The FDA is planning to conduct a pair or studies evaluating the use of animation and superimposed text used in DTC ads. Photo credit: King-of-Herrings/Creative Commons
Drugmakers took issue with the design of two planned FDA studies examining the use of animation in direct-to-consumer advertising, according to comment letters released this week.
The FDA had announced plans to study the use of superimposed text and animation in DTC advertising. The agency said it hopes the studies will answer two questions: Do consumers process ads with animation differently? And is consumer understanding affected when animation is used to personify a disease, a drug’s benefit, or the patient? The FDA first posted a notice in March asking for public comment on how it will conduct this research. That comment period ended in May. The notice published earlier this week is to allow for comment on that proposed collection, which includes both industry comments and the agency’s responses to their input.
The FDA, in the proposed guidance, said it would look at how rotoscoping or live action animation is used in DTC ads, with plans to ask participants about the uncanny valley hypothesis or whether they felt that live action animation elicits a feeling of eeriness in viewers.
One recent example of this is Allergan and Ironwood Pharmaceuticals’ ad for IBS-C treatment Linzess, which used live action animation to show the different ways the disease affects a patient’s daily life.
Eli Lilly criticized that question in a comment letter, calling it “leading” and saying “it directs participants to respond only negatively about their perceptions of the character.” Citing the uncanny valley hypothesis, the FDA responded that it felt it was crucial to keep the question.
Merck also weighed, saying that results from this research “may not translate readily into FDA DTC policy/guidance” because the research largely addresses how the execution of certain kinds of animation affects perception. The FDA responded by saying that it needs to build a foundation of research on this subject “because there is no previous research of this kind. This will be an informative study that will help FDA develop guidance and policy in the future, should the research reveal a need to.”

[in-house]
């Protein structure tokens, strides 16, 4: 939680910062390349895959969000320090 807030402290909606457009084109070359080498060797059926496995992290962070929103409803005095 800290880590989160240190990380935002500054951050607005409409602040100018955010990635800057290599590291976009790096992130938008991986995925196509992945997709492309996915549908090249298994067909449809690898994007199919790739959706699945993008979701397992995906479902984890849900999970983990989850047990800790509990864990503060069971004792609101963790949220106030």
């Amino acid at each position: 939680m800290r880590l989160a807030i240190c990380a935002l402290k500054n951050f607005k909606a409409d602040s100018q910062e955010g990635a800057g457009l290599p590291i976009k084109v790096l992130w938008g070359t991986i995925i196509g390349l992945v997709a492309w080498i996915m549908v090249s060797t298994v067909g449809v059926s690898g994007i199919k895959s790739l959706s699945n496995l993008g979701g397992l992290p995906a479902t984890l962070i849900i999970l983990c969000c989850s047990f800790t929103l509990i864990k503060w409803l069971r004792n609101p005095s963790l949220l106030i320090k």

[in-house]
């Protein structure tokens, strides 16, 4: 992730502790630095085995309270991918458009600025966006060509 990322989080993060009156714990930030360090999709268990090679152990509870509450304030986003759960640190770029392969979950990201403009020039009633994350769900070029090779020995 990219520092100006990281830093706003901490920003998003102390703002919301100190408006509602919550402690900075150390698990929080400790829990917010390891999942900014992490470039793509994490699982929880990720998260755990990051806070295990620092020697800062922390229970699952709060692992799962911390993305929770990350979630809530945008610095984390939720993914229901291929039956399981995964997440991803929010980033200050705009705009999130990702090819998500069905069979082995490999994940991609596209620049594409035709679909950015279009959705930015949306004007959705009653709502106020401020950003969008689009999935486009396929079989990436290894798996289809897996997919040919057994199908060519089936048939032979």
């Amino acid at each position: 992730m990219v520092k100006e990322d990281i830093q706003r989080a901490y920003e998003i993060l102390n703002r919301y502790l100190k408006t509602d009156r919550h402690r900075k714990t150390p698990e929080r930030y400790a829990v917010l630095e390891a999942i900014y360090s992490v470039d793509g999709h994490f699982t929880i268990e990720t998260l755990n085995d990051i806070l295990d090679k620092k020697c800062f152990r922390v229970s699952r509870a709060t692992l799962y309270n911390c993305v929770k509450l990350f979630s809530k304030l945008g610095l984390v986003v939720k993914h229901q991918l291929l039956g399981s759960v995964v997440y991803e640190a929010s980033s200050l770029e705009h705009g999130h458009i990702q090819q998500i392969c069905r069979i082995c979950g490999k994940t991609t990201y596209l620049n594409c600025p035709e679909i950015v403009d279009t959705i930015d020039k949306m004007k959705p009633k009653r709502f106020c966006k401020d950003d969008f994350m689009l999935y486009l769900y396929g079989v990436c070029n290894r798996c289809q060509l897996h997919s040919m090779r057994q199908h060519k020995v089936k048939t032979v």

Another drugmaker, GlaxoSmithKline, said the research may be reductive because it “oversimplifies animation by not incorporating multiple types of animation or examining ads that are 100% versus partially animated” and because of that “is unlikely to yield any general conclusions about the use of animation.” The FDA said that it is using a “reasonable” number of variations including full animation and rotoscoping, saying it will “ensure that our conclusions are reasonable.”
The comment period highlights tension between the FDA and the pharma industry over the extent to which regulatory research should inform new policy and to what degree animation affects consumer perception. The industry levied criticism at the agency over its word choice for some survey questions, the extrapolation of this study’s results into policy, and oversimplifying animation by not incorporating multiple types of the tactic.
The full comments from the industry and responses by the FDA can be read here.
Correction: An earlier version of this article misstated the drug advertised by Allergan and Ironwood Pharmaceuticals using live-action animation. It is Linzess, not Viberzi.